Knowle Cottage (now the Knowle Hotel) was typical of the kind of building that created modern Sidmouth, though more opulent than most. It was built by Lord Ie Despencer in 1805, a thatched building of about 40 rooms, in ten acres of ornamental grounds, with a suite of drawing-rooms nearly 100 ft. long.(Mogridge, A discripive Sketch of Sidmouth (c.1836) 45-6 Woodlands Hotel was built as a "cottage" by Lord Gwydir, Salcombe House was occupied by the Marquess of Bute, and Wool brook Glen (now the Royal Glen Hotel) was occupied during the winter of 1819-20 by the Duke and Duchess of Kent and their infant daughter Victoria. Sid Abbey is early 19th century Gothic.
Besides these and numerous other "cottages "scattered about the vale, a number of terraces of lodging-houses were built between 1800 and 1820, when the population of the town more than doubled. Fortfield Terrace, Clifton Place, York Terrace, and Elysian Fields are characteristic of this period.
In the old town are Georgian houses and shops. The Unitarian chapel in the High Street retains its 18th century pulpit with sounding-board, gallery front, and clock. Among the ancient buildings of the parish are Wool combe House (now the Sidmouth Museum), which has a medieval hall with an open timber roof; and Manstone, which is substantially a 15th century stone house altered in 1589.
The sea-wall was first built in 1835- 8: before that there was simply a paved walk along the shore; but attempts to make a harbour at the same time failed. After 1840 Sidmouth grew much more slowly: possibly Torquay was becoming the more fashionable in mid-Victorian years. Sidmouth is thus not much disfigured by late Victorian brickwork. In recent years it has attracted wider attention as a holiday centre and as a place to retire to, and is now growing perceptibly. As a contrast to the aristocratic and genteel history of Sidmouth in the 19th century one might read Stephen Reynolds's A Poor Man's House (1908), a faIthful picture of a Sidmouth fisherman's household and life, and of the life of ancient native Sidmouth, persisting beneath the veneer that has been imposed on it during the past 150 years. The atmosphere and feeling of the book are, to a Devonian, absolutely right.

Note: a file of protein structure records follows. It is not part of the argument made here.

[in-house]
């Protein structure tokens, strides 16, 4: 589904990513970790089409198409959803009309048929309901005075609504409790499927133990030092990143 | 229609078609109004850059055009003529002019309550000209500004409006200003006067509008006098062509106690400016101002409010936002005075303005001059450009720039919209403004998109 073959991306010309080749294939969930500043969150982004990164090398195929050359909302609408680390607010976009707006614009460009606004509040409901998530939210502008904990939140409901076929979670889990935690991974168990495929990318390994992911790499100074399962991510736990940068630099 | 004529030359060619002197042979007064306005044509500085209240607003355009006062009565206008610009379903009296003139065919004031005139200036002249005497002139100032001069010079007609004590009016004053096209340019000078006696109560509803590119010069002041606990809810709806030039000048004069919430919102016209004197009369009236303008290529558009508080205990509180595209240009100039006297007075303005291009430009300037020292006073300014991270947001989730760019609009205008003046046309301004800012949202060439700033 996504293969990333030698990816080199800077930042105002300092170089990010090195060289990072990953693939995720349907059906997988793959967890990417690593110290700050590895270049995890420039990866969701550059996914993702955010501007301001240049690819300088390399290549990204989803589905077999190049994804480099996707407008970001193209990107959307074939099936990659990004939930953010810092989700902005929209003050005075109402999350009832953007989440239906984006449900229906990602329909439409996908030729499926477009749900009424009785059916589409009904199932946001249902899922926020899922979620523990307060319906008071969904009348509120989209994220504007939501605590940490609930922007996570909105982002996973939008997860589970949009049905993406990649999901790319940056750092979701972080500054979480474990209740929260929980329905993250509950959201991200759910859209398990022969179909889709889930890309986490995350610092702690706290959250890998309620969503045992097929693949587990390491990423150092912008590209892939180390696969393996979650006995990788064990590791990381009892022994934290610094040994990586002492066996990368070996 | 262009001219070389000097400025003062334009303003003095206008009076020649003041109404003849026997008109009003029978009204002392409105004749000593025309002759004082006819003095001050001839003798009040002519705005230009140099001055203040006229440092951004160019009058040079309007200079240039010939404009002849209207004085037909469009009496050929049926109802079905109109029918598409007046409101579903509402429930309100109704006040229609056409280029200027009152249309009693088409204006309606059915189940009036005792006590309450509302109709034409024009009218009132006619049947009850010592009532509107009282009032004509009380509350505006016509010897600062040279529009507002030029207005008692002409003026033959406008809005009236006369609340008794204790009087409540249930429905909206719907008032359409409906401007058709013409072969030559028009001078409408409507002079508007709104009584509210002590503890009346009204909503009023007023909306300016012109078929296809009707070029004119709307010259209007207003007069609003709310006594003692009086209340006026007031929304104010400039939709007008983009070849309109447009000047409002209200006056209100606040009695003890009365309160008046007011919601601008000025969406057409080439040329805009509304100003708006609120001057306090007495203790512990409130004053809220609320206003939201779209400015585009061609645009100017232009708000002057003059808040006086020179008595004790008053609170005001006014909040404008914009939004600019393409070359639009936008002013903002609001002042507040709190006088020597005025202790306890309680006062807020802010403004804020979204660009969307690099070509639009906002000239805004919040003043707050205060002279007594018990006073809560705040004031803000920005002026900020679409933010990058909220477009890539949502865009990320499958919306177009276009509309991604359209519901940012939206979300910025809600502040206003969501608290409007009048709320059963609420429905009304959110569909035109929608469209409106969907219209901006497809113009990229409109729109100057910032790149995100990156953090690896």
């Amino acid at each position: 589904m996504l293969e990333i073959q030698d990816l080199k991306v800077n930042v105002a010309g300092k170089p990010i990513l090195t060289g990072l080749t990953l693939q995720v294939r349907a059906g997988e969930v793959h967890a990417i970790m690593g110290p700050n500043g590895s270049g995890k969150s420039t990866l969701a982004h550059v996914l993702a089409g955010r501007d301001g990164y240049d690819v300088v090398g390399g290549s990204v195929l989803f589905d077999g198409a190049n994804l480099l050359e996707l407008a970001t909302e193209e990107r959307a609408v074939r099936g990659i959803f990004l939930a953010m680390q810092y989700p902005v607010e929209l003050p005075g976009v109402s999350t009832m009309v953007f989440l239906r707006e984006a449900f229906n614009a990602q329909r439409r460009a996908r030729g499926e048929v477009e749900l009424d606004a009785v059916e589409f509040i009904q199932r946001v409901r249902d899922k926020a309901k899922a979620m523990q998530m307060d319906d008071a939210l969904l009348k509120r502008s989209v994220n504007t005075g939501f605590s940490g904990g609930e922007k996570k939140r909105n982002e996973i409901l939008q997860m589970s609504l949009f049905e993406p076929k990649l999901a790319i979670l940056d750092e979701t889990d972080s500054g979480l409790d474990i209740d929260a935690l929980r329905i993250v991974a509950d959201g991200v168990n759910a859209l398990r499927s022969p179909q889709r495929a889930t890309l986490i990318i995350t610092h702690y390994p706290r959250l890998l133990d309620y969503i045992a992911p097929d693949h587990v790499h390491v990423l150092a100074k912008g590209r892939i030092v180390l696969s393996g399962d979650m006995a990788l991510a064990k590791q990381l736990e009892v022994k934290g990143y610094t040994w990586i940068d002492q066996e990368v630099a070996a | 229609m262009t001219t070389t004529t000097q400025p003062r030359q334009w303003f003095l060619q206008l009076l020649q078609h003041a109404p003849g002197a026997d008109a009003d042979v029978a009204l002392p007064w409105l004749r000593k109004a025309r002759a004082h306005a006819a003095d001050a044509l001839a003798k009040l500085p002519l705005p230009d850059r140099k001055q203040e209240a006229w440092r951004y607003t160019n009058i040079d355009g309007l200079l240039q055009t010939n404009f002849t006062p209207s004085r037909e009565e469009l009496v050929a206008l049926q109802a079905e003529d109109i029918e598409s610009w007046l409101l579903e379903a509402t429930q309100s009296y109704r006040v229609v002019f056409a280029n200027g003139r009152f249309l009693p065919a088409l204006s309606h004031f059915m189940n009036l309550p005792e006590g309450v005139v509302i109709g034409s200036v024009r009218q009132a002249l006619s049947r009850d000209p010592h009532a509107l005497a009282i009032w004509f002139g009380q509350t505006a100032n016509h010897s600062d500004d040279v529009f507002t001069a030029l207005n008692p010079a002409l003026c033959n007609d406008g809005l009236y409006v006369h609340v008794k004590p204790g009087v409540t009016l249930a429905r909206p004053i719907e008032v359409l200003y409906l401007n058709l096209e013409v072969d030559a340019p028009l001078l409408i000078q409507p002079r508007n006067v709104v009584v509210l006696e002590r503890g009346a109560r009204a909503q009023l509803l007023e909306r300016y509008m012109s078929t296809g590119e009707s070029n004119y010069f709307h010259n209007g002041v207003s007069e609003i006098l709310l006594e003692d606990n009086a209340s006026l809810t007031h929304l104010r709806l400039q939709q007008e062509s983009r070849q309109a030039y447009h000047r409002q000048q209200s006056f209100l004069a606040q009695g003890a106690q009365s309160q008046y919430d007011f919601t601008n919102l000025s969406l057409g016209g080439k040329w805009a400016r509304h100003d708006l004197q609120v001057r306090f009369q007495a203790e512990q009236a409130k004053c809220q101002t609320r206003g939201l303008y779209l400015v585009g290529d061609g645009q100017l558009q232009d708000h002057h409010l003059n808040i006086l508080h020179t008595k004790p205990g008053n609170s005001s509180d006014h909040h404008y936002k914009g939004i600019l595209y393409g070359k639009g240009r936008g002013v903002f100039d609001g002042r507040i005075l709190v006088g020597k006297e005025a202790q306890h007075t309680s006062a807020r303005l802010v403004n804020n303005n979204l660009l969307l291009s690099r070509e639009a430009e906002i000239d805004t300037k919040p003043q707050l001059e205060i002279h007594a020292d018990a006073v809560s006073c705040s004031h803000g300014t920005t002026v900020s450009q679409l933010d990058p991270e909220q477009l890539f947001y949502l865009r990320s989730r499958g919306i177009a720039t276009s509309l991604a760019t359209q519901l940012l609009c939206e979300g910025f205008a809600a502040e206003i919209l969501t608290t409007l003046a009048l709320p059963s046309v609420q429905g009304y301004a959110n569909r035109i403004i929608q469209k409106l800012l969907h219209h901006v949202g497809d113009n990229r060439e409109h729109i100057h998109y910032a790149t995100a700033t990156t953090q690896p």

The parish church (St. Giles or St. Nicholas) was rebuilt, except the arcades and the 15th century tower, in 1859-60, and is devoid of interest. All Saints' church was built 1837-40. St. Francis's church at Woolbrook, consecrated in 1938, is one of the last works of Caroe whose most notable work is perhaps St. David's, at Exeter. The Old Chancel, near the parish church, was erected in the 1860s by the local antiquary P. O. Hutchinson from the demolished materials of the parish church, which he tried in vain to save from "restoration." He wrote a valuable history of Sid mouth in six MSS. volumes, now in the Exeter City Library.
|Creator:||Devon Library and Information Services|
|Title:||Sidmouth community page|
|Imprint:||Exeter : Devon Library and Information Services|
|Format:||Web page : HTML|
|Series:||Devon community web pages ; GAZSID5|
|Ref. no.:||WEB GAZSID5|
|Coverage:||Devon . Sidmouth . History . Web pages|